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Long before the days of All Elite Wrestling taking the wrestling world by storm, alternatives to the WWE were few and far between. Watching any kind of independent wrestling meant going out of your way to order a DVD online, or through the tape trading market. Sure, there was Ring of Honor, Combat Zone Wrestling and Pro Wrestling Guerrilla, but none of them could really hold a light to the numbers that the WWE were bringing in in the early-mid 2000s. That’s where Total Nonstop Action differed from the rest. With significant money backing, veteran wrestling personalities behind the scenes and a TV deal, TNA was sort of WWE’s alternative in the way that AEW is today. I’m not at all comparing the quality of the shows, or even remotely implying that TNA was as successful as AEW would become, but through the eyes of many fans, myself included, there was WWE and there was TNA. Those were the big two North American wrestling companies.


TNA did have its blunders however, and it’s these blunders that often saw its fanbase gravitating towards the WWE. Silly storylines, questionable booking and underwhelming repackagings of former WWE superstars gave TNA the legacy of being sort of a WWE ripoff; a company that only lived in the shadow of the WWE. Guys like Sting, Ric Flair, Hulk Hogan, Kurt Angle, Booker T, Jeff Hardy, Billy Gunn, Kevin Nash and Mick Foley (to name a relative few) all had established careers long before their TNA runs, and in turn, often overshadowed the younger and up-and-coming wrestlers the company was home to. Few of these young wrestlers however, would go on to cement their own legacies and become tantamount with the promotion. It’s with these wrestlers that TNA would introduce a legion of fans to names previously unheard of to casual fans of professional wrestling, such as AJ Styles, the Motor City Machine Guns, Petey Williams, Eric Young and “The Monster” Abyss. The latter being perhaps the most recognizable and synonymous with the company.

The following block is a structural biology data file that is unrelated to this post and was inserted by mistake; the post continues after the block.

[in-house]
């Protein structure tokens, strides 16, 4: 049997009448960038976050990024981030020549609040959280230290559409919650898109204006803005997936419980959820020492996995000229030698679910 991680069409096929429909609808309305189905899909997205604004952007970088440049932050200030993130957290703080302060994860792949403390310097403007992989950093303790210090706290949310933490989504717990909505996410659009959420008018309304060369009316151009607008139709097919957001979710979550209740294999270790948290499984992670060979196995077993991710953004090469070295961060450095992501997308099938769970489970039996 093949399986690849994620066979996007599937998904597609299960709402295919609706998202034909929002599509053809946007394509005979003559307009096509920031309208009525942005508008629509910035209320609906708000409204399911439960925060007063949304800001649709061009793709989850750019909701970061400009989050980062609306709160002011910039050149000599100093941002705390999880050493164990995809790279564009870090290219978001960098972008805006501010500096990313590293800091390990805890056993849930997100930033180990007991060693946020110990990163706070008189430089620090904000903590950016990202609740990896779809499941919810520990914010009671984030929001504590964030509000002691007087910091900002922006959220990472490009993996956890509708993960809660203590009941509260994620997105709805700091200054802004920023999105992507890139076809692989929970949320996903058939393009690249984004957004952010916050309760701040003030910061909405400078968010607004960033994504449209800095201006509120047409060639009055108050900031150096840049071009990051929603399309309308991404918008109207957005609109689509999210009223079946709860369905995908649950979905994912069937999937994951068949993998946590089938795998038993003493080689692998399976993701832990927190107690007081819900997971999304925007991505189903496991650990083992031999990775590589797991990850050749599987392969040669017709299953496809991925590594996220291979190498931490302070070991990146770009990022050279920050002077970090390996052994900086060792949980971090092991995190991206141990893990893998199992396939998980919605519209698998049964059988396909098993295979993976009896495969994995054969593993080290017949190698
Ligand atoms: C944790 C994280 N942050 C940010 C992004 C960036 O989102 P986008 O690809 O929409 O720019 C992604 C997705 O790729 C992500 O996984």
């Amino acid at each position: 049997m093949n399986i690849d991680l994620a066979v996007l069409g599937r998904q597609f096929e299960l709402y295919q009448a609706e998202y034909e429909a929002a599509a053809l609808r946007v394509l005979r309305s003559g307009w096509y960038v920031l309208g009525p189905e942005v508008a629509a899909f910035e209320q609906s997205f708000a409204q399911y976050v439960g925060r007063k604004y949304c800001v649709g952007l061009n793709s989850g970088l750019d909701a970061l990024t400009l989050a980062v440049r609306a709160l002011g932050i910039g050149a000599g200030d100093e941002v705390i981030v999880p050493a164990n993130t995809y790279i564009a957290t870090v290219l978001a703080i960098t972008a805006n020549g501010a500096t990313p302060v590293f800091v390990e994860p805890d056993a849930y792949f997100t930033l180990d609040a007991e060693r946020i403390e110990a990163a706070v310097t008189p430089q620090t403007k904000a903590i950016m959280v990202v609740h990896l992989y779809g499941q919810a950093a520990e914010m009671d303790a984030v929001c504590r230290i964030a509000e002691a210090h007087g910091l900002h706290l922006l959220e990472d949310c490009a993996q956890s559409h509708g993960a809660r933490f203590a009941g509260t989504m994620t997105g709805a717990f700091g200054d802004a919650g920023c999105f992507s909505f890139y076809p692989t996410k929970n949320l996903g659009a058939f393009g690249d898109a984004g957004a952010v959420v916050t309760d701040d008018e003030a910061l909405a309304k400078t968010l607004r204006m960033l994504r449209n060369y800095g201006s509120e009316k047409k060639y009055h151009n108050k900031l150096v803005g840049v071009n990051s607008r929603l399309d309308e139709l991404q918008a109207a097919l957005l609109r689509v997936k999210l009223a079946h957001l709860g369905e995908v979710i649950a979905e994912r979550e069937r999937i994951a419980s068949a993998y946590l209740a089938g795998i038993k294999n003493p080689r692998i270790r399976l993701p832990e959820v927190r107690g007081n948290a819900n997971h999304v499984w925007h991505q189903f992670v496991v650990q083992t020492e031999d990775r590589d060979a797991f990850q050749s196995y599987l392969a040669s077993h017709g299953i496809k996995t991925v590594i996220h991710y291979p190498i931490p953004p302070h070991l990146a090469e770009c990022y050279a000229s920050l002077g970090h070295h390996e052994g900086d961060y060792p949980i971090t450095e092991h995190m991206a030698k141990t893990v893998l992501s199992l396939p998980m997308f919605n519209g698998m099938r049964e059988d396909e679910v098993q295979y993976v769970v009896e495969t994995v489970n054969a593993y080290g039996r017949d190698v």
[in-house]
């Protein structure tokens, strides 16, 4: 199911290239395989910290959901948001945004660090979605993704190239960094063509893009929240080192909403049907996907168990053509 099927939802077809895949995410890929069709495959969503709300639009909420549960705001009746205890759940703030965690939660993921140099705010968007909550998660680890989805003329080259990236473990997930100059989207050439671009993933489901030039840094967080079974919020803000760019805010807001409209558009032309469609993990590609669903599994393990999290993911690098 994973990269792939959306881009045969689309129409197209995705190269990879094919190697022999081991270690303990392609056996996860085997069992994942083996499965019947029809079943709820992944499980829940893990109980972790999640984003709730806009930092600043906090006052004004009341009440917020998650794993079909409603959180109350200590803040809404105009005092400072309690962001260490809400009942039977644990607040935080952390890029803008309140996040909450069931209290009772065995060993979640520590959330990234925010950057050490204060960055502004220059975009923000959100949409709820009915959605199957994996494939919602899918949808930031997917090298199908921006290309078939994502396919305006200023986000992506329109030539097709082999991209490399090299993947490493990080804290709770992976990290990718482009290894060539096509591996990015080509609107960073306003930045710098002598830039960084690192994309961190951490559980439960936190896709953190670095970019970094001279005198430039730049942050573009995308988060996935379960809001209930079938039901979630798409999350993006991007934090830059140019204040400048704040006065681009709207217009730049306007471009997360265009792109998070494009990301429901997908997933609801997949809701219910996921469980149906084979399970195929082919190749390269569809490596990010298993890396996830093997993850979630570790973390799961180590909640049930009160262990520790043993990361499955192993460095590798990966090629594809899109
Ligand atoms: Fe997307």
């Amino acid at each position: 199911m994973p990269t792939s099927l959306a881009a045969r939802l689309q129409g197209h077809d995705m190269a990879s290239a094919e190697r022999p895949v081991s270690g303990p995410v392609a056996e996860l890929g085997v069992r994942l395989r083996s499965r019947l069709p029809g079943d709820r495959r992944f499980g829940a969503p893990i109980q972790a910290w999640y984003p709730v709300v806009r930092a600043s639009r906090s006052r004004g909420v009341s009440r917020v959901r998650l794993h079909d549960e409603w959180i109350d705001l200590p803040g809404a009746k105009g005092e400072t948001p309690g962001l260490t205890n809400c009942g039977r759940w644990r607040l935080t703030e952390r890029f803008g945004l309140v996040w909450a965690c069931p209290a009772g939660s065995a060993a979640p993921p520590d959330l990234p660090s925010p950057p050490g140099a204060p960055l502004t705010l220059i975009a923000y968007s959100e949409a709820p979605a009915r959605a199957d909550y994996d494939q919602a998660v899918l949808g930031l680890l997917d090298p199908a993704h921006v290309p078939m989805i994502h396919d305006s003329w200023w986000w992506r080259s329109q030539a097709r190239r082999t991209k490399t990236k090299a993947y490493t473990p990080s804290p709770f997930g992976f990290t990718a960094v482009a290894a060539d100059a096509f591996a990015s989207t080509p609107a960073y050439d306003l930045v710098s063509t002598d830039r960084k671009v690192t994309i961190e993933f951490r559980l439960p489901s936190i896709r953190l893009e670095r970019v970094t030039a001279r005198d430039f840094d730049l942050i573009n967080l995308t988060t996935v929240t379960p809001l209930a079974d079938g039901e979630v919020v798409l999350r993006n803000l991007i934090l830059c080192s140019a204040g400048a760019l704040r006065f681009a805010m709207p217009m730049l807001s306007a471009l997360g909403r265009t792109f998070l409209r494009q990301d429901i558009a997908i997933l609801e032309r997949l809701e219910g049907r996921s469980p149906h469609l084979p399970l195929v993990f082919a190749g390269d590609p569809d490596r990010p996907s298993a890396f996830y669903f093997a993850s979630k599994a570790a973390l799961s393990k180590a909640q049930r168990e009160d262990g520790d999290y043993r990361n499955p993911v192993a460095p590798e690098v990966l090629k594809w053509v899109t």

Photo credit: Impact!

In June 2003, TNA debuted “The Monster” Abyss. The 350-pound giant attacked and layed out professional wrestling legend Erik Watts during a live segment. Abyss stood out immediately as he didn’t look like other TNA wrestlers at the time. Among the likes of Kid Kash, Frankie Kazarian and Paul London, he was significantly larger. He also wore a black leather mask, hiding his identity and only adding to his intimidating look. Many fans at the time assumed him to be a Kane ripoff, though those fans would be proven wrong during his first year in the company. During 2003, Abyss had wrestled in particularly violent matches that saw plenty of bloodshed and a multitude of weapons. Abyss had been feuding with Kid Kash and later, Raven, and the subsequent grudge matches stipulated sheer violence. His match with Kid Kash was a “First Blood Steel Chair on a Pole Match,” (guess who booked that one) and his match with Raven took place inside of a steel cage. In under a year, Abyss showcased his savage ways, participating in feuds that only ended in blood and cruelty. He was already TNA’s scariest wrestler.


In 2004, Abyss feuded with Monty Brown, with the battle culminating in the first-ever “Monster’s Ball Match” at the inaugural Victory Road pay-per-view. The match specified that each wrestler must be locked alone in a dark room without food or water for 24-hours before the match. When the match started, it was under “no holds barred” rules, meaning weapons and excessive violence were not only permitted, but encouraged. The Monster’s Ball Match became synonymous with Abyss’s career, and he would participate in 49 of them. The match with Brown, alongside future Monster’s Ball Matches the company held often saw thumb tacks, barbed wire and a wooden plank covered in nails, the latter of which would later become Abyss’s signature weapon. During this year, Abyss would participate in a variety of other violent matches, all of which were set in his favor, due to his clear affinity for brutality. Pair the violence Abyss showcased with his terrifying look and lack of talking, and it was clear that TNA had something big. Abyss wasn’t just another wrestling monster. He was dangerous.